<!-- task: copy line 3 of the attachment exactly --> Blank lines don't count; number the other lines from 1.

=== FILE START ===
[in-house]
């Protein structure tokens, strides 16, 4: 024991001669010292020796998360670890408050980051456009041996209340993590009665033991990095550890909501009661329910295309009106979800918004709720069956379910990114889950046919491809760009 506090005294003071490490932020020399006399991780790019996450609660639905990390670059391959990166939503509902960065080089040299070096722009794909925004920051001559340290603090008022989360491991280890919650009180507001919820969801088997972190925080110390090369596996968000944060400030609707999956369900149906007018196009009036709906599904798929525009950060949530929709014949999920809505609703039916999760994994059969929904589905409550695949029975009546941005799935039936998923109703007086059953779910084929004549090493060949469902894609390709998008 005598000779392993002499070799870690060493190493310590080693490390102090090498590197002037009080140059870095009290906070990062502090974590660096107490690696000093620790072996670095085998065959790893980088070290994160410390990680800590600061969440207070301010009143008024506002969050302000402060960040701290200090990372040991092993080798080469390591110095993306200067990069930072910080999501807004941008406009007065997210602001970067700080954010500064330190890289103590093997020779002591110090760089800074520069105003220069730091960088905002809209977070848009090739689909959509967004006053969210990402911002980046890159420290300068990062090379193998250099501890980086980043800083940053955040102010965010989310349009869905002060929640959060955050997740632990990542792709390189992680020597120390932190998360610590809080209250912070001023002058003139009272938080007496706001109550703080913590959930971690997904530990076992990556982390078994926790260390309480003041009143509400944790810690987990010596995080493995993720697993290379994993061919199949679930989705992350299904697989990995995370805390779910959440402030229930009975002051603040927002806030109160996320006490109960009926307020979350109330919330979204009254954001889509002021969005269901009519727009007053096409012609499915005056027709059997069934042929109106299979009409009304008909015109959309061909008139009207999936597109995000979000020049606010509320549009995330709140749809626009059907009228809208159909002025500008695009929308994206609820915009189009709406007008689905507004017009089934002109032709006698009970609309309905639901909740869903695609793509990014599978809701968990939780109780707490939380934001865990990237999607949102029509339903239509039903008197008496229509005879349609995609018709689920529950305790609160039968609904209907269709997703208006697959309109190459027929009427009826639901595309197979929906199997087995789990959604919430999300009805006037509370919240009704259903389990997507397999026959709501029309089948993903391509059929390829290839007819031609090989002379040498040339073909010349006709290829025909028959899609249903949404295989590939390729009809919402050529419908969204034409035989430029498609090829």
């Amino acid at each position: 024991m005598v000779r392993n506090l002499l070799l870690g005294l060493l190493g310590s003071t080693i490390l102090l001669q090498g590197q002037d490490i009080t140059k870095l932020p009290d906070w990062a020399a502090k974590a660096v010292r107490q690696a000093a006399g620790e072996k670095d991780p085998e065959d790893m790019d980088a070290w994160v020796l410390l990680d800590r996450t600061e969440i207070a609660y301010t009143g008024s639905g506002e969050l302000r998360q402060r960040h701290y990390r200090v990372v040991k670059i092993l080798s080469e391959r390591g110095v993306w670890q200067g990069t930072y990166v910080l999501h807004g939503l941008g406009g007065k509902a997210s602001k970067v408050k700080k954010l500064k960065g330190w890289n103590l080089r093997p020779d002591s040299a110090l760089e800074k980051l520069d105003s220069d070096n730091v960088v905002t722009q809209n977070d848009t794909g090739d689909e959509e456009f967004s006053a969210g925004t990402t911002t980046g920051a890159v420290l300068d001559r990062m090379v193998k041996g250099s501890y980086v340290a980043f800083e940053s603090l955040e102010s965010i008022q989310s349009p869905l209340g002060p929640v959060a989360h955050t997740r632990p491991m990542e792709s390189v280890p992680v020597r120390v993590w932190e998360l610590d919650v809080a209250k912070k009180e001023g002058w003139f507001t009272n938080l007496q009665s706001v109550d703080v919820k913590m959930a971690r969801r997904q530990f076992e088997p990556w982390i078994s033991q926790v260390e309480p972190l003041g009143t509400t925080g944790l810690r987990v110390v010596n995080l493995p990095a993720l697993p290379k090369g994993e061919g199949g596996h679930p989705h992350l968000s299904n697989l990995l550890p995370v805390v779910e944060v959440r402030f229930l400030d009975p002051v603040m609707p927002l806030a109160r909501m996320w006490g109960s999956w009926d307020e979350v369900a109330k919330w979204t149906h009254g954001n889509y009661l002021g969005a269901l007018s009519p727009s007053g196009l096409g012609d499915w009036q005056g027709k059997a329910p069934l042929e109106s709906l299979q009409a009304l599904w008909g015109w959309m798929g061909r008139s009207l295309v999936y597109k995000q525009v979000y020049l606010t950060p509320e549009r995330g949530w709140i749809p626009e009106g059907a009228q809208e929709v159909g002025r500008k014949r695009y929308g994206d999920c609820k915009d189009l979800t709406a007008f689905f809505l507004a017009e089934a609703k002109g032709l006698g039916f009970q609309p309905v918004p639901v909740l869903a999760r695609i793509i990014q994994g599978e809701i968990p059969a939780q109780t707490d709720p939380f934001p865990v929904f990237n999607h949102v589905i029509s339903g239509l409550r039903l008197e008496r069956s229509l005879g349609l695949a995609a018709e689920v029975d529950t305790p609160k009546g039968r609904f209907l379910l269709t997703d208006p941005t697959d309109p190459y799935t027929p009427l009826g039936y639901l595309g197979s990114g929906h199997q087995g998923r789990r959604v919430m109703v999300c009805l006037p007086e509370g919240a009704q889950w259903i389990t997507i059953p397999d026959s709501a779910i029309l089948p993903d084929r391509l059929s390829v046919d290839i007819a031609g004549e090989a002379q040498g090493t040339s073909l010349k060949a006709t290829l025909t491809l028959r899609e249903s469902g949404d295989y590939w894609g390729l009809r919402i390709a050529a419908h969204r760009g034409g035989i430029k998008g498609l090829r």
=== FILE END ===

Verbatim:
């Amino acid at each position: 024991m005598v000779r392993n506090l002499l070799l870690g005294l060493l190493g310590s003071t080693i490390l102090l001669q090498g590197q002037d490490i009080t140059k870095l932020p009290d906070w990062a020399a502090k974590a660096v010292r107490q690696a000093a006399g620790e072996k670095d991780p085998e065959d790893m790019d980088a070290w994160v020796l410390l990680d800590r996450t600061e969440i207070a609660y301010t009143g008024s639905g506002e969050l302000r998360q402060r960040h701290y990390r200090v990372v040991k670059i092993l080798s080469e391959r390591g110095v993306w670890q200067g990069t930072y990166v910080l999501h807004g939503l941008g406009g007065k509902a997210s602001k970067v408050k700080k954010l500064k960065g330190w890289n103590l080089r093997p020779d002591s040299a110090l760089e800074k980051l520069d105003s220069d070096n730091v960088v905002t722009q809209n977070d848009t794909g090739d689909e959509e456009f967004s006053a969210g925004t990402t911002t980046g920051a890159v420290l300068d001559r990062m090379v193998k041996g250099s501890y980086v340290a980043f800083e940053s603090l955040e102010s965010i008022q989310s349009p869905l209340g002060p929640v959060a989360h955050t997740r632990p491991m990542e792709s390189v280890p992680v020597r120390v993590w932190e998360l610590d919650v809080a209250k912070k009180e001023g002058w003139f507001t009272n938080l007496q009665s706001v109550d703080v919820k913590m959930a971690r969801r997904q530990f076992e088997p990556w982390i078994s033991q926790v260390e309480p972190l003041g009143t509400t925080g944790l810690r987990v110390v010596n995080l493995p990095a993720l697993p290379k090369g994993e061919g199949g596996h679930p989705h992350l968000s299904n697989l990995l550890p995370v805390v779910e944060v959440r402030f229930l400030d009975p002051v603040m609707p927002l806030a109160r909501m996320w006490g109960s999956w009926d307020e979350v369900a109330k919330w979204t149906h009254g954001n889509y009661l002021g969005a269901l007018s009519p727009s007053g196009l096409g012609d499915w009036q005056g027709k059997a329910p069934l042929e109106s709906l299979q009409a009304l599904w008909g015109w959309m798929g061909r008139s009207l295309v999936y597109k995000q525009v979000y020049l606010t950060p509320e549009r995330g949530w709140i749809p626009e009106g059907a009228q809208e929709v159909g002025r500008k014949r695009y929308g994206d999920c609820k915009d189009l979800t709406a007008f689905f809505l507004a017009e089934a609703k002109g032709l006698g039916f009970q609309p309905v918004p639901v909740l869903a999760r695609i793509i990014q994994g599978e809701i968990p059969a939780q109780t707490d709720p939380f934001p865990v929904f990237n999607h949102v589905i029509s339903g239509l409550r039903l008197e008496r069956s229509l005879g349609l695949a995609a018709e689920v029975d529950t305790p609160k009546g039968r609904f209907l379910l269709t997703d208006p941005t697959d309109p190459y799935t027929p009427l009826g039936y639901l595309g197979s990114g929906h199997q087995g998923r789990r959604v919430m109703v999300c009805l006037p007086e509370g919240a009704q889950w259903i389990t997507i059953p397999d026959s709501a779910i029309l089948p993903d084929r391509l059929s390829v046919d290839i007819a031609g004549e090989a002379q040498g090493t040339s073909l010349k060949a006709t290829l025909t491809l028959r899609e249903s469902g949404d295989y590939w894609g390729l009809r919402i390709a050529a419908h969204r760009g034409g035989i430029k998008g498609l090829r």